• Whereas Utilitarianism considers aggregate
    utility, Welfarism considers also its inequality
    or dispersion.

9
  • III.1 Utilitarianism and Welfarism

Dimension Indicator
Subjective Well-being Happiness / Life satisfaction of individuals that declare being very satisfied or satisfied with their lives
Subjective Well-being Adjustment among desires and their satisfaction Life satisfaction by domain and ranking carried out by interviewee
Subjective Well-being Perception of economic situation of individuals that perceive it as good or very good
Objective well-being Wealth Average and SD of a durable goods index.
Objective well-being Income Per capita average household income. Gini index. Generalized Lorenz curves.
Objective well-being Consumption Per capita average expenditure and Gini index of per capita expenditure.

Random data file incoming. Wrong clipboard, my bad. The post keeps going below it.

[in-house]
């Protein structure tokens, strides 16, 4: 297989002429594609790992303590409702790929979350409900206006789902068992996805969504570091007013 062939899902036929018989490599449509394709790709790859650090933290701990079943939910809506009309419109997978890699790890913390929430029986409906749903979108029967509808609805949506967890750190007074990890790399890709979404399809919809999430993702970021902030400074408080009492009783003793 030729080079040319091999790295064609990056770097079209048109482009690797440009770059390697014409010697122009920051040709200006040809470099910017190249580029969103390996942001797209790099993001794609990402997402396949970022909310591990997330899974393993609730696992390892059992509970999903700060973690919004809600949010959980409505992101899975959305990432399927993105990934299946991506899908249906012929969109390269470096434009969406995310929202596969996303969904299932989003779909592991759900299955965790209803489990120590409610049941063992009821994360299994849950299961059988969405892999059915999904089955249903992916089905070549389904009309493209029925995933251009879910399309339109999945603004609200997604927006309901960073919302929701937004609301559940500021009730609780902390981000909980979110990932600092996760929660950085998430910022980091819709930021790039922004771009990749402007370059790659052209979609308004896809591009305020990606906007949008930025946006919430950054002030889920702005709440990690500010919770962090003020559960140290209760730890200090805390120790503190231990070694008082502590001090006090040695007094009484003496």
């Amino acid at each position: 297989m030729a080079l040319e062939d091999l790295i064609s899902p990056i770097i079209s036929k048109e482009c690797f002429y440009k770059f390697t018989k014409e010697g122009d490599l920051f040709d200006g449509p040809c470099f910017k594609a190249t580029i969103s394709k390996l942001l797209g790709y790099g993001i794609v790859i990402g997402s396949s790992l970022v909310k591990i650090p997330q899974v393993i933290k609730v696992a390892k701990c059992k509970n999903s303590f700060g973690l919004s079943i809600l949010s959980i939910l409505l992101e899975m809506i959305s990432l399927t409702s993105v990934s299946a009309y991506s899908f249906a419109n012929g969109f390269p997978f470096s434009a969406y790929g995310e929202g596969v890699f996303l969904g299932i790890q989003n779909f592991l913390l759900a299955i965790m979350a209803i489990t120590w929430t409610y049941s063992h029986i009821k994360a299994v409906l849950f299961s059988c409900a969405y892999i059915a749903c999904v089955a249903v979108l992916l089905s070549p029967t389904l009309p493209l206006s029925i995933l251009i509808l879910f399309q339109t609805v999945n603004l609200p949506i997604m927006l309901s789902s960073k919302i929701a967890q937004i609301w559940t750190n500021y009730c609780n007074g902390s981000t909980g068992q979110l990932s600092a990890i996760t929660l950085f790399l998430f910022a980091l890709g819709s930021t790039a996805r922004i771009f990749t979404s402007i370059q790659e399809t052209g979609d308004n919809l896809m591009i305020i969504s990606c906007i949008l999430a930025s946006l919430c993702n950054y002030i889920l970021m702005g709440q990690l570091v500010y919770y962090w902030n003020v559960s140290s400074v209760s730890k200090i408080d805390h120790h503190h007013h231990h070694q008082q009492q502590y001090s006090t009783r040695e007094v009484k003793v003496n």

• Utilitarianism as sum of individual utility
  • Welfarism as inequality in utility

10
III.2 Libertarianism (Nozick)
  • Assesses first generation civil and political
    rights, economic freedom and property rights
  • Regarding negative freedoms, egalitarian
    treatment relies in the supression of all
    barriers to these freedoms
  • Main dimensions considered under this approach
    are
  • The warranty of fundamental freedoms
  • The vigency of a judicial system
  • Circulation freedom
  • Freedom of expression, asociation, right to
    strike and demonstrations
  • Economic freedom
  • Warranty of property rights

11
III.2 Libertarianism (Nozick)
Dimension Indicator
Vigency of a judicial system Existence of an independent judicial power
Vigency of a judicial system Productivity of the judicial power
Limits to economic freedom Economic freedom index
Limits to expression freedom Position in the international ranking of the Press freedom index
Warranty by the state of fundamental freedoms Existence of discriminatory laws against population groups
Interference of the government in the economy Tax burden